Fitz Hugh Lane produced a significant group of paintings of Boston harbor in the early 1850s, and they mark his attainment of full artistic maturity. The majority embody a poetic sense of suspended time, although View of Boston Harbor is an exception. The drama of sky and water and the activity of the shipping relate it to seventeenth-century Dutch marine paintings, especially those of the younger Willem van de Velde.
The composition is not unique in Lane’s oeuvre. In a painting of New York Harbor also from the 1850s (private collection), the two largest vessels and the small foreground sailboat are nearly identical.1Wilmerding et al. 1988, 99, no. 37. Using his own drawings as reference, he economically repeated the design and position of ships in various compositions, although he was careful not to abuse this practice.
Despite the relative activity in the painting, View of Boston Harbor has a unity of tone that imparts a hushed note to the scene. Moreover, the commanding rhythms of the ocean swells are full, easy, and regular. The great clipper ship at right center is marked by animated rigging: taut lines contrast with free curving ones. The rigging, remarkably well preserved, has a crispness and clarity all the more impressive for being painted freehand with a fine brush.2Ronnberg, 64, 67. Within the open center of the picture, Lane frames the distant but distinctive dome of Charles Bulfinch’s State House, a feature of many of his Boston Harbor paintings.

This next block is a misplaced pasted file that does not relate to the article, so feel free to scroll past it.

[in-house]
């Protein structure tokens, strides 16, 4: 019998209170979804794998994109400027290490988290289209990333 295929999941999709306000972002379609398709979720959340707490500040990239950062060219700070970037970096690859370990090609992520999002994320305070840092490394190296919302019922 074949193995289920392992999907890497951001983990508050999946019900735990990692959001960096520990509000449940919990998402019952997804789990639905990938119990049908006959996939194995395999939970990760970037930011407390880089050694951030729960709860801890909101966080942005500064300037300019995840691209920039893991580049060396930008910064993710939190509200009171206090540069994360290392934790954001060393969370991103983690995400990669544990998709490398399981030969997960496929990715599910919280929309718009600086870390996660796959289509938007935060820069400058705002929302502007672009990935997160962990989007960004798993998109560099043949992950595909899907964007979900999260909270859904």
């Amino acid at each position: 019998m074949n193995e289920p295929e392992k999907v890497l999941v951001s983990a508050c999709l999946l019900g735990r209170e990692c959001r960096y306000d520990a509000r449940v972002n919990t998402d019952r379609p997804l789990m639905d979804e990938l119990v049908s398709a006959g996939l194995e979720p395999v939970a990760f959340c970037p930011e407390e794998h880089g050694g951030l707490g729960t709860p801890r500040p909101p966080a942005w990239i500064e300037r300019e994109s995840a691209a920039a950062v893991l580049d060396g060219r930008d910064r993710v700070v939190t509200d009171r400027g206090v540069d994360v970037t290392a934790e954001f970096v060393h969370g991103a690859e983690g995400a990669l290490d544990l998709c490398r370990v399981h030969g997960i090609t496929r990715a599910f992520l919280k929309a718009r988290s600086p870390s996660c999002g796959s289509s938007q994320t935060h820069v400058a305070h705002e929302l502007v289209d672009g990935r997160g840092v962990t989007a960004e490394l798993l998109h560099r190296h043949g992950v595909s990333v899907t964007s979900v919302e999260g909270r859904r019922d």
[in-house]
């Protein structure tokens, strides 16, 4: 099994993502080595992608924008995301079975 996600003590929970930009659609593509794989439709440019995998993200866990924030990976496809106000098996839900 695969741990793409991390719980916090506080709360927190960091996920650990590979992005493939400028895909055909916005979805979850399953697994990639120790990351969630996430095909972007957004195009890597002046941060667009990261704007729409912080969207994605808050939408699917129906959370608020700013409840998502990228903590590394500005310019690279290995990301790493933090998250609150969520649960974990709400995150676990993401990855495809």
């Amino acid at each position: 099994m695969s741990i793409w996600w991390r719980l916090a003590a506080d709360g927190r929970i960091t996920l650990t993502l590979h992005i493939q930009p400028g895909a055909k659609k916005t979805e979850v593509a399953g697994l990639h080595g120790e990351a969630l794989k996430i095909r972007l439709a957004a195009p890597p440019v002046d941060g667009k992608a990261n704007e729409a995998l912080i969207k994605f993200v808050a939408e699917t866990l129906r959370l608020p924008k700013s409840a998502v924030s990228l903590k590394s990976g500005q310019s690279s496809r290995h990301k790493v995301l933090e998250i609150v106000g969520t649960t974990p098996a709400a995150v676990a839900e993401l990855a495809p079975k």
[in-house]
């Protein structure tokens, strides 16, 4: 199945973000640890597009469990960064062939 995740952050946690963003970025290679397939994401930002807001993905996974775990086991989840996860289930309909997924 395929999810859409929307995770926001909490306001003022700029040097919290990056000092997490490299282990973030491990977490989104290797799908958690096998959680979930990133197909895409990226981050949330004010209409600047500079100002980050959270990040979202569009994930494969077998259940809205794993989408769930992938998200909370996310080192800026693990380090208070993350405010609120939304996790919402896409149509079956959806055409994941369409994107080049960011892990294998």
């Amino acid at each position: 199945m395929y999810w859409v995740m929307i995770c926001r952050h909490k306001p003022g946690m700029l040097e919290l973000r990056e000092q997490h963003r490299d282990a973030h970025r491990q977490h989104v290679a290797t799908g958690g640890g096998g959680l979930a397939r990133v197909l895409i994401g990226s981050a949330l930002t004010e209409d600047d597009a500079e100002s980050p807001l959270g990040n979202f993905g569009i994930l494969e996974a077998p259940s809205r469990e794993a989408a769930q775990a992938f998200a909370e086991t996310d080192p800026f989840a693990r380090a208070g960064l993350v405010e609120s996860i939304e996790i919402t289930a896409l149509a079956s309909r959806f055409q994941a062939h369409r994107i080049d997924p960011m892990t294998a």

In the development of a coherent space, Lane uses alternating bands of shadow and light on the water, a favorite device of Robert Salmon, his most important predecessor in American marine painting. Lane goes beyond Salmon, however, to develop a more varied perspective, which includes his skillful variation of the angle of view of his many vessels and their placement in space.
Many details delight and instruct the observer: for instance, the wit of Lane’s signature, inscribed in a concave arc that echoes the trough of the wave, or the steamer glimpsed in the far right background. The fact that in 1852 such vessels were far more prominent in Boston Harbor than in his painting of it suggests that Lane shared the common sentiment that the progress represented by steam power on land or on water threatened the ordained harmony between man and nature typified by majestic wind-powered ships.
Excerpted from Jonathan L. Fairbanks. Becoming a Nation: Americana from the Diplomatic Reception Rooms, U.S. Department of State. New York: Rizzoli, 2003.